Vascular Plants of North Carolina
Account for Grassy Arrowhead - Sagittaria graminea   Michaux
Members of Alismataceae:
Members of Sagittaria with account distribution info or public map:
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Section 5 » Order Alismatales » Family Alismataceae
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DistributionScattered over the Sandhills and eastward to the Croatan National Forest area (Craven/Jones/Carteret counties) and southward. However, it is likely to be found elsewhere in the Coastal Plain north of Moore and Craven counties. Specimen records from a number of other counties have been annotated to S. chapmanii and S. weatherbiana. Thus, bona-fide specimens of graminea are much less numerous than references might suggest.

This species has a very wide, yet extremely spotty, range across the eastern half of the continent. It ranges from eastern Canada south to the Gulf Coast. Note that the BONAP map may well include one or two additional taxa that have been pulled out as species by other entities.
AbundanceInfrequent to rare, but easily overlooked due to its grass-like appearance when not in bloom. The NCNHP added this species to its Watch List (W7) in late 2022.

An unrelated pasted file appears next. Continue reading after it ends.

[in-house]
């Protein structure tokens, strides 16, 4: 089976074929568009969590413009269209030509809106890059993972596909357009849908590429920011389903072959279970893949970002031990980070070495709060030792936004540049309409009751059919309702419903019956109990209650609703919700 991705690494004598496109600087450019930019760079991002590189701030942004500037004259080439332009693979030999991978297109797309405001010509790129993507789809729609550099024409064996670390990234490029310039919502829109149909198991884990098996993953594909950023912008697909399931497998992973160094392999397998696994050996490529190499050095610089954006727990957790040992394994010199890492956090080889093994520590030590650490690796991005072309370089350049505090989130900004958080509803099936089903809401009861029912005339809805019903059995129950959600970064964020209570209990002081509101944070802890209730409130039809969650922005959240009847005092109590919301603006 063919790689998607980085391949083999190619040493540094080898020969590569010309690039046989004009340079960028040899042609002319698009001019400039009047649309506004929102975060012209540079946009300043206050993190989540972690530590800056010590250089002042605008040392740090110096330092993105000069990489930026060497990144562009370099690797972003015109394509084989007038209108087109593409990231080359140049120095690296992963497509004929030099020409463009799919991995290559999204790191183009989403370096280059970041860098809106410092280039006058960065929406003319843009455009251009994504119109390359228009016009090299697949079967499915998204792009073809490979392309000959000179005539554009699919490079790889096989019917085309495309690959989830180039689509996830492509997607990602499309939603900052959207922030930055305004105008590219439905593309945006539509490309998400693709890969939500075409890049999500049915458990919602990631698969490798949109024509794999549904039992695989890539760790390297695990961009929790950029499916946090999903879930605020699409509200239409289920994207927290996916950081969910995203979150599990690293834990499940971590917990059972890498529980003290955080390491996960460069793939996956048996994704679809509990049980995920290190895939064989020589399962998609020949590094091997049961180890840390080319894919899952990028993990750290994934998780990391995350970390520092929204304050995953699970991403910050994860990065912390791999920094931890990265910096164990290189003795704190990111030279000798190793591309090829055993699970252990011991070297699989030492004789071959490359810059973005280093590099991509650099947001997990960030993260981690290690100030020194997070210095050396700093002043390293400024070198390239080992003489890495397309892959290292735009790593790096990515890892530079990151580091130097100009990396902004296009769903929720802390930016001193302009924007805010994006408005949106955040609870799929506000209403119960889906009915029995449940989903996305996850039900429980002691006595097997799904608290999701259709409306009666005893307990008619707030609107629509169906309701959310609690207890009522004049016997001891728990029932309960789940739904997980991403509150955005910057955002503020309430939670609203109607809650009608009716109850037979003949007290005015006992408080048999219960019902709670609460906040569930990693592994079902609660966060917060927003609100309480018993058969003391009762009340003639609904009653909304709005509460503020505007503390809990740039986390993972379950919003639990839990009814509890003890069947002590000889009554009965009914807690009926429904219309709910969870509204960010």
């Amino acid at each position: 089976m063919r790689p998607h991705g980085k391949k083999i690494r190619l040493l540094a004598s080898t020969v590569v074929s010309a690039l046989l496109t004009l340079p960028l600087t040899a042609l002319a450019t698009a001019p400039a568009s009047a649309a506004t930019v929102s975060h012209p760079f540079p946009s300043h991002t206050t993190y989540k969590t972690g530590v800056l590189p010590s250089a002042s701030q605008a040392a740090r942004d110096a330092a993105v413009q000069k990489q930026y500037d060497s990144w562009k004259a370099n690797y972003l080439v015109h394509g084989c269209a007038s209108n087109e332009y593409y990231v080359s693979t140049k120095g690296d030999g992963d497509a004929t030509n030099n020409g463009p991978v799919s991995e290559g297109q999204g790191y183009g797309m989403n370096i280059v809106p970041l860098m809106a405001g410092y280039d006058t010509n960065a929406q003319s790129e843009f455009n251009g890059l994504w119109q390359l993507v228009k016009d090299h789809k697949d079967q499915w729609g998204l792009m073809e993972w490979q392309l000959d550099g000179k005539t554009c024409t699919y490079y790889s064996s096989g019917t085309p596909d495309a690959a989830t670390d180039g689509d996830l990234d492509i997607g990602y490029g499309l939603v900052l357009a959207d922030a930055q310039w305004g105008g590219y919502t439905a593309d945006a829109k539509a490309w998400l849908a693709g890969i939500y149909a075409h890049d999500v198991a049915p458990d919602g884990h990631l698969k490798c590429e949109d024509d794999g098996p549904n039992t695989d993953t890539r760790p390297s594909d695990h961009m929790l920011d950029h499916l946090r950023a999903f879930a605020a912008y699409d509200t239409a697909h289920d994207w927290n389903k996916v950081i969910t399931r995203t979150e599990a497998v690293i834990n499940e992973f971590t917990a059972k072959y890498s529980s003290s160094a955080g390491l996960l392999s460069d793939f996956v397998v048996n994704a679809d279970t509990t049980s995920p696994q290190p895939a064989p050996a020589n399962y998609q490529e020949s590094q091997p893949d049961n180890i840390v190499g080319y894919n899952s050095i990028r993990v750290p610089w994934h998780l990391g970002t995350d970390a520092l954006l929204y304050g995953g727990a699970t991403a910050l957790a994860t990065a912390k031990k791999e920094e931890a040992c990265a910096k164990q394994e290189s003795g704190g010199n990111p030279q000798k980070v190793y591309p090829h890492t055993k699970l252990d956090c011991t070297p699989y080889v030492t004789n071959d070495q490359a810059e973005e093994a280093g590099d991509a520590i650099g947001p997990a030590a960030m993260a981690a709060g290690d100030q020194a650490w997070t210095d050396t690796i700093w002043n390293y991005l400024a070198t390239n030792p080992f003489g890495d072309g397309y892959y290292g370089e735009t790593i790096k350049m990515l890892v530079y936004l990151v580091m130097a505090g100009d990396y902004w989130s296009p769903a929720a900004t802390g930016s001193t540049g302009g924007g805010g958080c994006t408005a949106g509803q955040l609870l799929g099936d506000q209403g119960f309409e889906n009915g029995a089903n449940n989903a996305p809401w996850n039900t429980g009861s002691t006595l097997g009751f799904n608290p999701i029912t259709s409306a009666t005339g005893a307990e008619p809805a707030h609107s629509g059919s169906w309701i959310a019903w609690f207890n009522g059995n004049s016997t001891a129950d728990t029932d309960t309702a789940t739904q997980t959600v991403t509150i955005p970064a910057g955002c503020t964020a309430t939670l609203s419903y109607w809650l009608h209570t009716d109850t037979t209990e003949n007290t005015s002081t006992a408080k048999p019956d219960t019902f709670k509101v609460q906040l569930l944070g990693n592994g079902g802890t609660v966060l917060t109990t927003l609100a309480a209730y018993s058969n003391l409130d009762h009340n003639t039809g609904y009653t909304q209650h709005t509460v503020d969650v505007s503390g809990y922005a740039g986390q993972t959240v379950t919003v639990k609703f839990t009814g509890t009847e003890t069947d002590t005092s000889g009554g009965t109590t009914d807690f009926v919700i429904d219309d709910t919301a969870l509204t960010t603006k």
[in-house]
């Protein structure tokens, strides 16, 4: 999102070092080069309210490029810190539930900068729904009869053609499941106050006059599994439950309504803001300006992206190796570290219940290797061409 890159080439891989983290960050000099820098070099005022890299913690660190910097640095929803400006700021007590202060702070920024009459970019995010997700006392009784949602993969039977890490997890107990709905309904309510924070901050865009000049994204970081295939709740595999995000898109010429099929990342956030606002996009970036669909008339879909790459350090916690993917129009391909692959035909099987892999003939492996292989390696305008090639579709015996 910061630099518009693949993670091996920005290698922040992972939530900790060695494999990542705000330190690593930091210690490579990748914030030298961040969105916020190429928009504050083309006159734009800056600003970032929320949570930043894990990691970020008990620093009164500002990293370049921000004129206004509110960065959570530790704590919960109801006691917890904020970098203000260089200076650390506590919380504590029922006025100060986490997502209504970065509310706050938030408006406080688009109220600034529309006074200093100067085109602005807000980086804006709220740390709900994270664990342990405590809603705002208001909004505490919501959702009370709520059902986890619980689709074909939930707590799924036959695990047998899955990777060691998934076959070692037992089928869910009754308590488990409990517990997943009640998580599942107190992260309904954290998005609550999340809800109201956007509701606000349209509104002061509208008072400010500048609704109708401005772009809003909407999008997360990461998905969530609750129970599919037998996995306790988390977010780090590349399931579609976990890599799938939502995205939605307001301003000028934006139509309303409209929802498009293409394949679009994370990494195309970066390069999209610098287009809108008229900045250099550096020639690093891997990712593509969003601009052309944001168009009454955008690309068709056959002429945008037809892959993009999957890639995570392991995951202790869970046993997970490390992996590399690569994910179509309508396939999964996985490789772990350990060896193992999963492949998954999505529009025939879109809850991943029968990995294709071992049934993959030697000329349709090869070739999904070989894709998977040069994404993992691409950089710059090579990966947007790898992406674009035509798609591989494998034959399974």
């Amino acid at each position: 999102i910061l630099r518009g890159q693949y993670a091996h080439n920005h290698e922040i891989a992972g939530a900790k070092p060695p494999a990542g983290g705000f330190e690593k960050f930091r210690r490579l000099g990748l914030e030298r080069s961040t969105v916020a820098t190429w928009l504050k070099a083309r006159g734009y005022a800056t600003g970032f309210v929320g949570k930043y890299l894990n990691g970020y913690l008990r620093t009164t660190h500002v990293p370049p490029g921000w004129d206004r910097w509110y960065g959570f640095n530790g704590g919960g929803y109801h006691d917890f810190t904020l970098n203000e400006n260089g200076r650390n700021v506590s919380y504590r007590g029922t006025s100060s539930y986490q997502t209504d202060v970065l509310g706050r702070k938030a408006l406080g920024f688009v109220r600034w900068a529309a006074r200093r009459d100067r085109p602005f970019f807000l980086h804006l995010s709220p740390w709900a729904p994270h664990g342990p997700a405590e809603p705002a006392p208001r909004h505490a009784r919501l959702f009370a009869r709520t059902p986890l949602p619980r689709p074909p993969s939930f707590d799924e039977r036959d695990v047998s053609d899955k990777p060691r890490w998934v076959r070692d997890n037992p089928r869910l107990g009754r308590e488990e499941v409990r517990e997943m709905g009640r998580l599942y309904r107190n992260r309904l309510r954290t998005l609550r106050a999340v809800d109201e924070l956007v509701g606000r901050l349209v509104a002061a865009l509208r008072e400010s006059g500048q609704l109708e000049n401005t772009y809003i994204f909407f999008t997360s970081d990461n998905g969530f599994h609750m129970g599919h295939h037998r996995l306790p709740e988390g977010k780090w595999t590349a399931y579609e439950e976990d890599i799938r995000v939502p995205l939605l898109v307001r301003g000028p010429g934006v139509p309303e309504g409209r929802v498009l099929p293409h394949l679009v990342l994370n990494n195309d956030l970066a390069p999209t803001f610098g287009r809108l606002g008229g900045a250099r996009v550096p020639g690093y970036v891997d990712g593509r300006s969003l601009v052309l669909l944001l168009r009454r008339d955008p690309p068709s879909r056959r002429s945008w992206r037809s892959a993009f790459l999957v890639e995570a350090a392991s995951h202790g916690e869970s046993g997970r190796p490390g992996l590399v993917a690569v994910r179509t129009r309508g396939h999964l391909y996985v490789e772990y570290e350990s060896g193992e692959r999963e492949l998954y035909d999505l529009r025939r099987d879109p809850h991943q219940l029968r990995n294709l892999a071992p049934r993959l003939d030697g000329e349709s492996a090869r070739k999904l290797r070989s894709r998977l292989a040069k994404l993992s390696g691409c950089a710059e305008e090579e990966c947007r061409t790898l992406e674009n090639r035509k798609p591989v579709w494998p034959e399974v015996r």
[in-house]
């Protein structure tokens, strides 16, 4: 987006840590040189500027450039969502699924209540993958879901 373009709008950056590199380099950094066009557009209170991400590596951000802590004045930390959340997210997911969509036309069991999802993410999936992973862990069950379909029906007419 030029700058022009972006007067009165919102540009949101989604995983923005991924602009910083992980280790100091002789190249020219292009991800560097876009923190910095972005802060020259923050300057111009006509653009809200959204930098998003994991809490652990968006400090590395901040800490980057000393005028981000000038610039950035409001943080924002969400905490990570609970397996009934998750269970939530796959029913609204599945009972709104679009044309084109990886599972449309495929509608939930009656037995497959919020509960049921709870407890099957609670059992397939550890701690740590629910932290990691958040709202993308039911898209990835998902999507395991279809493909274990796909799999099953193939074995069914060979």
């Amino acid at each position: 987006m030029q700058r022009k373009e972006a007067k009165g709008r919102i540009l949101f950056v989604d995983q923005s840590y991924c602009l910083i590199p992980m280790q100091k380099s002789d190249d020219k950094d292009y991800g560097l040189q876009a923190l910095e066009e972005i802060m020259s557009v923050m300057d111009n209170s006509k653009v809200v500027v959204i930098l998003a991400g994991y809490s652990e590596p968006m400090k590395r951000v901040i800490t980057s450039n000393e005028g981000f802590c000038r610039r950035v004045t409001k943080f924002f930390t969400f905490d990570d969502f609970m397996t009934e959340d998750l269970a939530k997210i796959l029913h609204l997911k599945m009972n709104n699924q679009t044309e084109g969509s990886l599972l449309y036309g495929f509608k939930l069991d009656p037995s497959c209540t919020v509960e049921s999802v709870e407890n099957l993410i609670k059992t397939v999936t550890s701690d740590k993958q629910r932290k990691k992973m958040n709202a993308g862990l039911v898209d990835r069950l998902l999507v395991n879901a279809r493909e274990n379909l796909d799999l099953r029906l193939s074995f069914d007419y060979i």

HabitatThis species favors standing shallow water, such as pool and pond margins, margins of impoundments, edges of tidal freshwater marshes, and at inland marsh edges.
PhenologyBlooms from May into November, and fruits shortly after flowering.
IdentificationThis is a very slender and mostly grass-like Sagittaria, and lacks arrowhead lobes. Like a few other species, the growth form differs greatly as to whether it grows submerged or emerged. Most plants are emergent, with leaves reaching up to 1 foot tall, and with the upper third being the blade, which is usually quite narrowly elliptic, less than 1/2-inch wide. However, submerged leaves can be longer and very slender, strap-like, with the leaf not showing an obvious blade. The flowering stalk is variable in length, but averages perhaps 10 inches high, with 2-12 whorls of white flowers; flowers are white with 3 petals and can be as much as 1 inch across -- fairly large for the size of the plant. The very rare S. chapmanii has the inflorescence branched at the base (as a panicle) as opposed to unbranched in this species (and most others in the genus). The other rather similar plant, with narrow (but not linear) leaf blades, is S. weatherbiana, which is a larger plant and has the leaf blades mainly 1/2-1-inch wide and also with the blade rounded at the tip and not acute as in these other two species. An often overlooked but very helpful character of Grassy Arrowhead is the thick and hard, short rhizome, absent in its relatives.
Taxonomic CommentsThough this has long been a good species, a number of other taxa have been included within it that Weakley (2018) and some others consider as valid now. These include S. weatherbiana and S. platyphylla, each considered by RAB (1968) as varieties of graminea.

Other Common Name(s)Grassleaf Arrowhead, Grass-leaved Arrowhead
State RankS2S3
Global RankG5
State StatusW7
US Status
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